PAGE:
Let’s say you have a cold. Or some nagging heartburn or other minor ailment. Which of the myriad over-the-counter drugs at your drugstore or discount store should you buy for relief?
Let’s ask the pharmacist. In fact, let’s ask more than 12,600 pharmacists. That’s what the American Pharmacists Association does each year for its survey of over-the-counter (OTC) products.
For the 2015 survey, released Feb. 1, pharmacists across the country were asked to report which nonprescription brand-name products they recommended most often to their customers in 89 product categories. The survey then reported the top picks in each category.
Keep in mind, “this is what works for most people, but each individual will have different symptoms,” says Janet Engle, past president of the association and currently head of the Department of Pharmacy Practice at the University of Illinois at Chicago.
Meaning, you shouldn’t necessarily pick your drug based on the survey, especially if you have other conditions that might complicate matters. “It’s best to ask the pharmacist if you have any doubts,” Engle says.
The survey covers only brand-name products, not generics. “Overall, you will get good results with both generic and brand,” Engle says, but there can be some minor differences. For example, “Advil has a formulation that’s a little quicker to dissolve, Claritin has a quick-dissolve tablet not available in generic,” and brand and generic liquid medications may taste different, she notes.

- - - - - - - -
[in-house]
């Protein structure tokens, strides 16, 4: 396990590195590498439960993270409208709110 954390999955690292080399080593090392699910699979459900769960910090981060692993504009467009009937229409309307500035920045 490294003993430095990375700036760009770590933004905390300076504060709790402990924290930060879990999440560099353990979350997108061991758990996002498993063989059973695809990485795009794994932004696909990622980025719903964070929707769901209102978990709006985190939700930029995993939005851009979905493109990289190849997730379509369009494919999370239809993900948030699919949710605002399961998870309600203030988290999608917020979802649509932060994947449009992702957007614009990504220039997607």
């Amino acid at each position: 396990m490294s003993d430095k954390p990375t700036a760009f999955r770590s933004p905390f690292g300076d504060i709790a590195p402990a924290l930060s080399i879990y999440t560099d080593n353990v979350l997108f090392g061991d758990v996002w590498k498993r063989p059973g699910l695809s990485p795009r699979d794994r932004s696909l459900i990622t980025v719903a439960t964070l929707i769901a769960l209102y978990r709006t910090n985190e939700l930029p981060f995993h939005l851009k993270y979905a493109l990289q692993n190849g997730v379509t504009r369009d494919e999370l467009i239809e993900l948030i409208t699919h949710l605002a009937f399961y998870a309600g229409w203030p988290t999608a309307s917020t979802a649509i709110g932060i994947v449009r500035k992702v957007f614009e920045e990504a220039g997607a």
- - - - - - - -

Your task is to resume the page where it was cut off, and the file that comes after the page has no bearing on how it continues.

Also, just because a medicine doesn’t require a prescription doesn’t mean it’s without side effects or risks. “Many OTC drugs were prescription drugs first and now are being sold at prescription strength, so it’s critical to use them as directed,” Engle warns.
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Keep these tips in mind when purchasing OTC drugs.
- Read the label carefully. Take the medicine exactly as directed, learn about side effects, and ask the pharmacist what should be avoided while taking the medication.
- Make sure you’re not taking two drugs with the same active ingredient. For instance, taking Tylenol for a headache and NyQuil for cold symptoms can put you at risk for liver failure because you’d be taking a double dose of the same ingredient, acetaminophen. Check the ingredients.
- Do not use a kitchen spoon to measure liquid medications — this can lead to over- or underdosing. Use a measuring spoon or a medicine dosing cup to get an accurate dose.
Here are some of the results of this year’s survey, with the percentage of pharmacists recommending each product in parentheses. For all the results, click here or go to pharmacist.com/otc-supplement.
Frequent heartburn treatments: Prilosec OTC (53 percent), Nexium 24HR (19 percent), Prevacid 24HR (14 percent)
Adult multisymptom cold or flu products: Mucinex D (30 percent), Coricidin HBP Cold & Flu (21 percent), DayQuil Cold & Flu Multi-Symptom Relief (17 percent)
Adult headache products: Tylenol (30 percent), Advil (23 percent), Aleve (14 percent)
Pain with sleeplessness: Tylenol PM (45 percent), Advil PM (24 percent), Unisom PM Pain (10 percent)
Osteoarthritis pain — topical treatments: Icy Hot (25 percent), Capzasin-P (20 percent), ThermaCare Muscle & Joint Heat Wraps (19 percent)
Bone and joint strengtheners: Osteo Bi-Flex (30 percent), Cosamin DS (24 percent), Move Free Advanced (15 percent)
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